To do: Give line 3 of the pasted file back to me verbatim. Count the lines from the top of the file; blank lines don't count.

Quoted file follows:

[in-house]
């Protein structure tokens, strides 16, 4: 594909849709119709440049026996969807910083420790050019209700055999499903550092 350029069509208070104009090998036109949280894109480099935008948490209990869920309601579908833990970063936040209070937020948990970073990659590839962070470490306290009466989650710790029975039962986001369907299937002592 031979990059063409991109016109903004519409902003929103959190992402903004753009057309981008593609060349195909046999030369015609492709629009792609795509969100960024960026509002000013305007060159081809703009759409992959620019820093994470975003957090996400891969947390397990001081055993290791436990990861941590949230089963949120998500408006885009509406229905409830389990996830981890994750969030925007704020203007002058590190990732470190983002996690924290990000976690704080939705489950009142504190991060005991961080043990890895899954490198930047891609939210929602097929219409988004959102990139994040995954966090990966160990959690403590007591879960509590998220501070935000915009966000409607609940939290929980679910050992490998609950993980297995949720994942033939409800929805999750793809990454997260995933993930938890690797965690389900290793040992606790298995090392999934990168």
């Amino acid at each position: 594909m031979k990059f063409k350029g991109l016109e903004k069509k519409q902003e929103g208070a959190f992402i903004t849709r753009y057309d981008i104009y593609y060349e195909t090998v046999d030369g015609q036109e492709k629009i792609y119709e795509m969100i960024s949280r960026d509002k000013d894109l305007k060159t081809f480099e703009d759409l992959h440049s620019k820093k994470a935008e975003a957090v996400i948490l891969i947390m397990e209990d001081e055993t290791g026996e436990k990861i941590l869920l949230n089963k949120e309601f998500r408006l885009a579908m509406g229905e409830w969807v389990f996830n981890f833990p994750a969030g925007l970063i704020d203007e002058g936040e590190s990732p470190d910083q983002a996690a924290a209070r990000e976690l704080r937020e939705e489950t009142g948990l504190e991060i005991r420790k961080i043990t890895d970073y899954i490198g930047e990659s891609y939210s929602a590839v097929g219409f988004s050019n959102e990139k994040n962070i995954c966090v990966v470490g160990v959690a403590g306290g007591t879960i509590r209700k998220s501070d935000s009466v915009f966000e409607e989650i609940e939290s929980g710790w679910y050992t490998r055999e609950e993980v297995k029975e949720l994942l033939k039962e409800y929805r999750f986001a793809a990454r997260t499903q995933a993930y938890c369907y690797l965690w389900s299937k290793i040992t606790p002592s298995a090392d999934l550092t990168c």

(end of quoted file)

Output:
């Amino acid at each position: 594909m031979k990059f063409k350029g991109l016109e903004k069509k519409q902003e929103g208070a959190f992402i903004t849709r753009y057309d981008i104009y593609y060349e195909t090998v046999d030369g015609q036109e492709k629009i792609y119709e795509m969100i960024s949280r960026d509002k000013d894109l305007k060159t081809f480099e703009d759409l992959h440049s620019k820093k994470a935008e975003a957090v996400i948490l891969i947390m397990e209990d001081e055993t290791g026996e436990k990861i941590l869920l949230n089963k949120e309601f998500r408006l885009a579908m509406g229905e409830w969807v389990f996830n981890f833990p994750a969030g925007l970063i704020d203007e002058g936040e590190s990732p470190d910083q983002a996690a924290a209070r990000e976690l704080r937020e939705e489950t009142g948990l504190e991060i005991r420790k961080i043990t890895d970073y899954i490198g930047e990659s891609y939210s929602a590839v097929g219409f988004s050019n959102e990139k994040n962070i995954c966090v990966v470490g160990v959690a403590g306290g007591t879960i509590r209700k998220s501070d935000s009466v915009f966000e409607e989650i609940e939290s929980g710790w679910y050992t490998r055999e609950e993980v297995k029975e949720l994942l033939k039962e409800y929805r999750f986001a793809a990454r997260t499903q995933a993930y938890c369907y690797l965690w389900s299937k290793i040992t606790p002592s298995a090392d999934l550092t990168c």